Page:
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Bring back Destruct

Update (5th September 2007)

No word on Destruct, but Tyrian has been ported to C and SDL as OpenTyrian so at least you can play Destruct natively without DOSBox. I cannot yet confirm this, but maybe at long last they’ve fixed the crashes and two-player keyboard conflicts. I still think a full rewrite would be incredible.

Destruct was a secret mini-game hidden inside Epic MegaGames’s Tyrian space shooter for MS-DOS. It a clone of Scorched Earth, and probably the only live action clone of it that I have ever seen, with programs like Tanks and Worms sticking to little more than turn-based action. Destruct takes this a logical step further with frantic real-time play, as both players – one of whom may be the computer – rapidly cycle through their various units and available weapons to take out their opponent’s. The game also augments the genre with mobile craft such as the laser hopper and more notably the helicoper, a relatively weak vehicle (as you might expect) but capable of flying behind enemy lines and shooting at their gun installations from behind.

Units and weaponry

Like any good Scorched Earth clone, the array of available weapons is large and diverse, and with some typically amusing elements. The repulsor is a huge electromagnet that will repel everything that moves, including artillery, laser bullets and helicopters, but not hoppers, whose x co-ordinate is fixed. Laser bullets, which do not obey gravity, can be turned around mid-air and back at the source, destroying it. The daftest weapon around is the dirt gun, which fires big chunks of mud that clog up the level.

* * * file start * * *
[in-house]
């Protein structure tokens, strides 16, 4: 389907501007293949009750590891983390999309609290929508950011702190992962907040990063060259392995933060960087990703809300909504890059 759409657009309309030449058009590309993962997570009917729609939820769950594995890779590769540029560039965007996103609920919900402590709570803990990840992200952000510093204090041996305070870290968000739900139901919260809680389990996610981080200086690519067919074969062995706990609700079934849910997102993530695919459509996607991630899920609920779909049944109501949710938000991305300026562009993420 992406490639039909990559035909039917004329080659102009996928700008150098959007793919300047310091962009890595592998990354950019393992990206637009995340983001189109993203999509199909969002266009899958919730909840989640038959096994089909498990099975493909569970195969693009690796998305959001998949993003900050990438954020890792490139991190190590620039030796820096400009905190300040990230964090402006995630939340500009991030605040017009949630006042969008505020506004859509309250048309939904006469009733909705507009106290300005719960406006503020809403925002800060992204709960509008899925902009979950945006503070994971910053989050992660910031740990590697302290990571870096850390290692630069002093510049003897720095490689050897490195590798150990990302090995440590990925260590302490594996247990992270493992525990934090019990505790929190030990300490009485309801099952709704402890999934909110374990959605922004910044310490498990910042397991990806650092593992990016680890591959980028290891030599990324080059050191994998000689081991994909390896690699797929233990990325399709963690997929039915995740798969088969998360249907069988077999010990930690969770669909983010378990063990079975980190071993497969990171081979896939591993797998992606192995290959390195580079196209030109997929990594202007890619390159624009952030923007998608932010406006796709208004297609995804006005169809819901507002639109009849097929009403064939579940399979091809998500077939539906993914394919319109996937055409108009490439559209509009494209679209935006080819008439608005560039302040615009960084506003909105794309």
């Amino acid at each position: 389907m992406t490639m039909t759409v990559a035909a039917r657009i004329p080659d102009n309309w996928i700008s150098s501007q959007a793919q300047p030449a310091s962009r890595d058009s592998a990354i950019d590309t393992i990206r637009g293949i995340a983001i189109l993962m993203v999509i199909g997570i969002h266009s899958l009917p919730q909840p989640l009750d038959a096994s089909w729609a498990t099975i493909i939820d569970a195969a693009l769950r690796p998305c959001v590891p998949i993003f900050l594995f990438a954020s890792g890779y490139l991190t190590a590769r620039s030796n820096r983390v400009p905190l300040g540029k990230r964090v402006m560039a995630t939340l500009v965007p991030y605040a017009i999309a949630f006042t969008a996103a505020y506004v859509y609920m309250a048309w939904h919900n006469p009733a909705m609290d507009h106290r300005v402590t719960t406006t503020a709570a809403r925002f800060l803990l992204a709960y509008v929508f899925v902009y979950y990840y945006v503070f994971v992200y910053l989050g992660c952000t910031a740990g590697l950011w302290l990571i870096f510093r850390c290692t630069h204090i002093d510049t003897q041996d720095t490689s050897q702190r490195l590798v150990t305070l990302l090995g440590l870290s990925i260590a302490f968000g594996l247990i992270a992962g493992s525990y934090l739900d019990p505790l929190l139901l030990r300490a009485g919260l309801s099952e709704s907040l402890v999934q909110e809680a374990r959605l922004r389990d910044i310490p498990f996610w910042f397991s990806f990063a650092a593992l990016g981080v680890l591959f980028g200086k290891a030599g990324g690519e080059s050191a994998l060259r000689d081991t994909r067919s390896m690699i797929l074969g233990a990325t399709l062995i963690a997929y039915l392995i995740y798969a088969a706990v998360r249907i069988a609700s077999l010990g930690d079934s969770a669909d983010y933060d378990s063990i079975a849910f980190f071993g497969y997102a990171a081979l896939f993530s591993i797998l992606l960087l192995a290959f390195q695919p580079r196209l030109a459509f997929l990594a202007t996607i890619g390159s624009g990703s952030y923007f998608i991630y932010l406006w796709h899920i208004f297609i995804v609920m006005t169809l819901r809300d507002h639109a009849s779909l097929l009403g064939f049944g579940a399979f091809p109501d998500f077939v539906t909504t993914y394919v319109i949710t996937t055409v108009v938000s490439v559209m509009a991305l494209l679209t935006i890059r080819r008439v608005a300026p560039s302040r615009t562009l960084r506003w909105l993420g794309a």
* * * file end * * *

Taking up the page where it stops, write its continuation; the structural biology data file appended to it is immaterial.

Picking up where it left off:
Rapidity of fire depends on the destructive potential of the gun, with the tracer shell giving a rapid stream good for tuning angles and velocities, and more powerful shells having noticeable delays between shots. Each type of unit in the game has a different set of available weapons and to select from as well as different armour strengths; note however that these are static properties and cannot be bought or upgraded, nor do they vary from level to level. Most units fire some kind artillery shells of varying strengths augmented sometimes with the likes of dirt and laser/plasma rounds; shells range in strength (and thus rate of fire) from micro (the smallest) up to large, then demolisher and finally small and large nukes. The basic gun turret for example has tracer, small, large and demolisher shells.

It is typical for the behaviour of the unit types to differ between the left and right units, which can be perceived as handicapping the behaviour of one side’s variety. For example, the left player’s hopper fires MegaBlast (laser/plasma) rounds horizontally that will rebound of the screen edges forever, but the right player’s hopper fires MegaBlast rounds downwards for impressive aerial assaults. The left player’s rounds will typically bounce back off the screen edge and into their hopper, damaging them, although it can lay an arena of death for the opponent’s choppers.